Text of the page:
Another exciting news is the return by Anglicans in Africa to a more conservative view of Scriptures. It seems the Africans — the Anglican Africans it seems are already majority in this denomination around the world, and they are very conservative. Africa was once, as you know, one of the strongholds of Christianity, but the African church practically disappeared in the seventh and eighth centuries. Today however, some 40 percent of the African population is composed of Protestants. Most are Pentecostal but there are Reformed groups that are growing rapidly, like for instance these conservative Anglicans.

Let me also say something about the Reformed in Latin America, in the Global South. I recently had the privilege of meeting and talking with — to Dr. Miguel, Miguel Nunez. He’s the pastor of International Baptist Church in San Domingo, Dominican Republic. Nunez is a Reformed Latin America pastor. He has preached and taught the Reformed faith in many encounters in Latin America. He’s also the author of dozens of Reformed works in Spanish.

I was impressed with what I heard from him about the growth of the Reformed faith in the countries of Latin and Central America. As a Brazilian living nearby these places, I often thought when I heard ‘Latin America,’ what came to my mind was just the power of Roman Catholicism, Theological Liberalism, and Liberation Theology. But now Nunez says, that there is a revival of the Reformed faith going on, on these countries. He has traveled through many of these countries preaching at conferences on the Reformed faith for pastors and leaders and the general public. Events with five to a thousand people are coming.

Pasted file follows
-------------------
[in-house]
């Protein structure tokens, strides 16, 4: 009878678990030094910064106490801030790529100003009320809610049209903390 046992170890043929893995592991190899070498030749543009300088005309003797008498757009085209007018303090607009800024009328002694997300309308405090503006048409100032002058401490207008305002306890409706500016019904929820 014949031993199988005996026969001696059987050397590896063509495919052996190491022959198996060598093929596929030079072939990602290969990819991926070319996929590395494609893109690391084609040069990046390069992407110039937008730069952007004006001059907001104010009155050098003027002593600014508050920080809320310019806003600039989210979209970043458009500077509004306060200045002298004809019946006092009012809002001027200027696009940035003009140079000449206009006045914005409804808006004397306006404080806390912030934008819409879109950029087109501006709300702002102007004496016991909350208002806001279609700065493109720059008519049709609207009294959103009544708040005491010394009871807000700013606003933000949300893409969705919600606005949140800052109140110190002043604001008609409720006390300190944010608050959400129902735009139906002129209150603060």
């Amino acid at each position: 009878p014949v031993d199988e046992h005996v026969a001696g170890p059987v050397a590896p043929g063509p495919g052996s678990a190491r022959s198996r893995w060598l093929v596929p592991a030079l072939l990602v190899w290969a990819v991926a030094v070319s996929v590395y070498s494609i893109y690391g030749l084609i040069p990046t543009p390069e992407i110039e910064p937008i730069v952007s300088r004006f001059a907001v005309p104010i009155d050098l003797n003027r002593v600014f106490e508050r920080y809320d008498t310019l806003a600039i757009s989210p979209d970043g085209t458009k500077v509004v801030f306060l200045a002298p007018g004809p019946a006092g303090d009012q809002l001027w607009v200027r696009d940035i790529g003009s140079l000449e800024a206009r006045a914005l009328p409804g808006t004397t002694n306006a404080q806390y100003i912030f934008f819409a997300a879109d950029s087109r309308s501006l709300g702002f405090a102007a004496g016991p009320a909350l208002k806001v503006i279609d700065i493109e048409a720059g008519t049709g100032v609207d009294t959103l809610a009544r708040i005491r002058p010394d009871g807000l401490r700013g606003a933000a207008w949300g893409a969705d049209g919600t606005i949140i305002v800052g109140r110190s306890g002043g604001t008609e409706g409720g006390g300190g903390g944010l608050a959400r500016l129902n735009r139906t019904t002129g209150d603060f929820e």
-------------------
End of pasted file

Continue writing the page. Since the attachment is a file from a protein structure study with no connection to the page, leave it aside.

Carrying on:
He told me about Reformed megachurches in Latin America countries where, as I said before, I never imagined something was happening just on the side of Brazil. Also in these countries there is a striking interest among young people in the Reformed faith.

He introduced me to a boy, to a young man — he had, you know, tattoos all over, he had this piercing in the ears, and just look at him, and then, and Nunez said, I want to present to you Enrique Riollo, he’s a young Argentinian author of the Spanish blog ‘Soldiers of Jesus Christ’ which has close to two million followers. Two million followers. The blog published daily articles of Reformed authors old and new, including texts of Dr. R.C. Sproul and Ligonier Ministries.

In the end of our talk, I asked Pastor Nunez if he thought that social media had something to do with the astonishing growth of Reformed faith in the Hispanic world; indeed, it seems in the whole world. His answer was this: the great impetus for the Protestant Reformation in Europe in the sixteenth century was the printing press that appeared shortly before Luther. Now, after 500 years of the Reformation, a new and enormous impulse is being given to it by social media. I agree with him. It matches what I have seen in Brazil.

Now, let me tell you something about Brazil. Brazil has mainly been a Roman Catholic country. 150 years ago the Presbyterians and the Congregationalists arrived, followed by Baptists, Methodists, Lutherans, and other historical denominations. Then 50 years later, the Pentecostals arrived in Brazil, and soon they became the greatest evangelical force in our country, both in numbers and in influence. In the last few years however, there has been a surprising turn of events with the rise of conservative and Reformed theology among Protestants in Brazil. Some factors may be mentioned as cause of such development.